Correlations between all functional scales, summary scores, overall health status, PROS scores, and client satisfaction were assessed with a Pearson product moment correlation for initial fitting and follow-up. Analysis of covariance (ANCOVA) was used to examine the hypotheses about validity concerning the differences in improve ment in function as perceived by the client or the prosthetist across DMERC functional levels. ANCOVAs were run for each of the twelve effect size change scores: eight functional scales, PCS, MCS, overall health status, and PROS. Intake scores specific to each of the functional measures were used as the covariate. Scheffe post hoc pairwise mean comparisons were used to detect differences between levels of function as assessed by DMERC levels when necessary. Alpha was set to 0.05.
To describe the attributes of hierarchical order, construct validity, and internal consistency of the larger physical functioning construct, that is, PF-21 (the PF-10 plus the 11 new questions) and to determine if any new combinations of questions improved these attributes, the data were fit to the Rasch model by means of the WINSTEPS35 computer program.
Time between initial fitting and followup averaged 82.2 ± 44 days. Functional measures statistics are presented in Table 3 . Distribution of initial fitting responses, from which floor and ceiling effects can be determined, are presented in Table 4 . Normality plots were run on all transformed scales and summary component scores, and all were considered normally distributed.
Cronbach's alpha for each functional scale with two or more questions are listed in Table 5 . In all cases, the internal consistency alphas exceeded alpha = .61. The scales representing physical functioning, bodily pain, and role physical had alphas exceeding 0.80. Alphas greater than 0.70 indicate that the items grouped well enough together to perform adequately as composite measures for discriminating between groups of clients.16
Correlations between functional scales, summary scores, prosthetist's perceptions, and client satisfaction at initial fitting and follow-up are presented in Table 6 . Scales representing physical constructs were more closely correlated with other physical constructs, including the PCS score, as compared to mental constructs. Of the four scales representing physical functioning constructs, two at initial fitting and three at follow-up met our correlational cut-off of r > .6. Mental health constructs had stronger correlations to other mental health constructs, including the MCS score as compared to physical constructs. Of the four scales representing mental health constructs, three at initial fitting and three at follow-up met our correlational cut-off of r > .6. The PCS and MCS were not correlated (r = .11 at initial fitting and r = .15 at follow-up, P > .OS). These correlations confirm the SF-12 summary scores commonly measure orthogonal concepts as they were designed to do, which supports the idea that the tool functioned in the prescribed manner. Therefore, the data support the validity of the SF-12 summary component scores for these clients.1-7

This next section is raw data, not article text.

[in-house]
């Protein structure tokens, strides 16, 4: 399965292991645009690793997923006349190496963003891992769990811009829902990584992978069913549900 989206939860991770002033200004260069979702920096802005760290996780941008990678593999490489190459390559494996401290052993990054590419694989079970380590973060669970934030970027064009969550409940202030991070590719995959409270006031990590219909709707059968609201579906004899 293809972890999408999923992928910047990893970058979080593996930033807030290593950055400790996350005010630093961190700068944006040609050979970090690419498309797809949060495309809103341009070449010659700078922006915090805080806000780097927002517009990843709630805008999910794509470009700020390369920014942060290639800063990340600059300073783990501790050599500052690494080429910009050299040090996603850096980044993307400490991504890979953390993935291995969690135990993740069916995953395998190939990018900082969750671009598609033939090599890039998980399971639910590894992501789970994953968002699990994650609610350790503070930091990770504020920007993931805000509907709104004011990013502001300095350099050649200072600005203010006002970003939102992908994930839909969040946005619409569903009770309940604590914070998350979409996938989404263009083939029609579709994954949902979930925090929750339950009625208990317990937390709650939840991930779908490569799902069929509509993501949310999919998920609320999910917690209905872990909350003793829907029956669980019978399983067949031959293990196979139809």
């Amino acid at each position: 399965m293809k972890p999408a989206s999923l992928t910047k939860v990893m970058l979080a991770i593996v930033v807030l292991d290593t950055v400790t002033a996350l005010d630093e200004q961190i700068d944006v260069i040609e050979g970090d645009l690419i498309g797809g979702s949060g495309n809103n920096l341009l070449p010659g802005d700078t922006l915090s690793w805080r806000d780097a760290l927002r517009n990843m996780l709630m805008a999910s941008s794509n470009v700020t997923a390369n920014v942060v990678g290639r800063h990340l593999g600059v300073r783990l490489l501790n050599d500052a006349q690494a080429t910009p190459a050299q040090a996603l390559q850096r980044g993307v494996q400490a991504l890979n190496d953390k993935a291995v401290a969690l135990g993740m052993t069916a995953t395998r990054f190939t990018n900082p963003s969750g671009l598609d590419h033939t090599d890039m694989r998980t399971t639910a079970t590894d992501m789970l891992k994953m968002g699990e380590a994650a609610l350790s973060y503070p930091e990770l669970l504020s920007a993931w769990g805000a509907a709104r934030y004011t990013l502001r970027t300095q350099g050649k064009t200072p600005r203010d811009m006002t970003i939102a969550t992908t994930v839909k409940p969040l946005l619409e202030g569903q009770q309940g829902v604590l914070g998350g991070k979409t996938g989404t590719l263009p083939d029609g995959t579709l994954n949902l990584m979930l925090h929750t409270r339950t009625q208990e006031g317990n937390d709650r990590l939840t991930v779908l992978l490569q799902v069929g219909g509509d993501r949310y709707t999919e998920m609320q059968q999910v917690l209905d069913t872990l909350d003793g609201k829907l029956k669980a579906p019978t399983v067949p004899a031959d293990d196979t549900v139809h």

The correlations-between PROS and the PF-10 did not make the cut-off of r > .6 (initial fitting r = .58 and followup r = .55). Likewise, the correlations between PROS and the PCS were below 0.6 (initial fitting r = .38 and followup r = .42). Client satisfaction was unrelated to any other scale, but the two overarching constructs of satisfaction were related (r = .5 at initial fitting and r = .43 at follow-up).
Change in overall health status (F = 5.4, P < .001), PCS (F =13.6, P < .001), physical functioning (F = 17.06, P < .001), bodily pain (F = 4.48, P = .004), role physical (F = 10.02, P < .001), and the prosthetist's perception of function (F = 29.13, P < .001) were able to differentiate between DMERC functional levels. The higher the DMERC levels, the better the improvement in function. No clients were classified in DMERC KO classification for change scores, which was expected. According to the post hoc pairwise analyses, the PROS differentiated all six possible pairs of the four highest DMERC functional levels (Scheffe pairwise comparisons all P < .001). The PF-10 differentiated between five of the six possible pairs of DMERC functional levels (Scheffe pairwise comparisons all P < .001). The PCS and role physical scale differentiated between three of the six possible pairs of DMERC functional levels (Scheffe pairwise comparisons all P < .001). No scales or summary scores representing mental constructs were able to differentiate DMERC levels.